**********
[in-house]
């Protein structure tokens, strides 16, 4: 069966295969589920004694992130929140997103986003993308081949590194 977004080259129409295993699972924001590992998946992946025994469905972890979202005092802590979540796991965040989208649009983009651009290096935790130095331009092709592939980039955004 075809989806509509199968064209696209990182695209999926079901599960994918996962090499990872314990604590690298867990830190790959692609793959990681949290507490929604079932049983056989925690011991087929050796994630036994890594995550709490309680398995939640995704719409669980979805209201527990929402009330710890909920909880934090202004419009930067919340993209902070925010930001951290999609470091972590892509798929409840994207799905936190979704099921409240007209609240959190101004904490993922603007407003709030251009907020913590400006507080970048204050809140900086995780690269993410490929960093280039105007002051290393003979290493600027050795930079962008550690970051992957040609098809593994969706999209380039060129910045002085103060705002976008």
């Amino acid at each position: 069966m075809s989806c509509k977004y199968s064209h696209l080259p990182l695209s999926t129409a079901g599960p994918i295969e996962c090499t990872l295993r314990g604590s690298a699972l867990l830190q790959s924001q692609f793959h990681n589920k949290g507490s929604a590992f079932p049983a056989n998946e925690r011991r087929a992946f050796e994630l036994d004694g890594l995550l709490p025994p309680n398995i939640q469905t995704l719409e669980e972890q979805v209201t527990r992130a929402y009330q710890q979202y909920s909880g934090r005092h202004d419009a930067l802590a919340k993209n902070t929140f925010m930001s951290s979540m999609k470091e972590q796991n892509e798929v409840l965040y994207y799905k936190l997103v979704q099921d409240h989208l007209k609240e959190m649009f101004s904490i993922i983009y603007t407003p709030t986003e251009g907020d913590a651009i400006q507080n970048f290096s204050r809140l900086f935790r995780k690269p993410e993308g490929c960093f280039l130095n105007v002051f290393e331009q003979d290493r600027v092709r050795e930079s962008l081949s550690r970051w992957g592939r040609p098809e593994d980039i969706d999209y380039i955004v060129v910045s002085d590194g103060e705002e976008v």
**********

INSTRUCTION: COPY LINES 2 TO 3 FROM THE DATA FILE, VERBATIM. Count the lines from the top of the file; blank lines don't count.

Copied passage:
């Protein structure tokens, strides 16, 4: 069966295969589920004694992130929140997103986003993308081949590194 977004080259129409295993699972924001590992998946992946025994469905972890979202005092802590979540796991965040989208649009983009651009290096935790130095331009092709592939980039955004 075809989806509509199968064209696209990182695209999926079901599960994918996962090499990872314990604590690298867990830190790959692609793959990681949290507490929604079932049983056989925690011991087929050796994630036994890594995550709490309680398995939640995704719409669980979805209201527990929402009330710890909920909880934090202004419009930067919340993209902070925010930001951290999609470091972590892509798929409840994207799905936190979704099921409240007209609240959190101004904490993922603007407003709030251009907020913590400006507080970048204050809140900086995780690269993410490929960093280039105007002051290393003979290493600027050795930079962008550690970051992957040609098809593994969706999209380039060129910045002085103060705002976008």
């Amino acid at each position: 069966m075809s989806c509509k977004y199968s064209h696209l080259p990182l695209s999926t129409a079901g599960p994918i295969e996962c090499t990872l295993r314990g604590s690298a699972l867990l830190q790959s924001q692609f793959h990681n589920k949290g507490s929604a590992f079932p049983a056989n998946e925690r011991r087929a992946f050796e994630l036994d004694g890594l995550l709490p025994p309680n398995i939640q469905t995704l719409e669980e972890q979805v209201t527990r992130a929402y009330q710890q979202y909920s909880g934090r005092h202004d419009a930067l802590a919340k993209n902070t929140f925010m930001s951290s979540m999609k470091e972590q796991n892509e798929v409840l965040y994207y799905k936190l997103v979704q099921d409240h989208l007209k609240e959190m649009f101004s904490i993922i983009y603007t407003p709030t986003e251009g907020d913590a651009i400006q507080n970048f290096s204050r809140l900086f935790r995780k690269p993410e993308g490929c960093f280039l130095n105007v002051f290393e331009q003979d290493r600027v092709r050795e930079s962008l081949s550690r970051w992957g592939r040609p098809e593994d980039i969706d999209y380039i955004v060129v910045s002085d590194g103060e705002e976008v």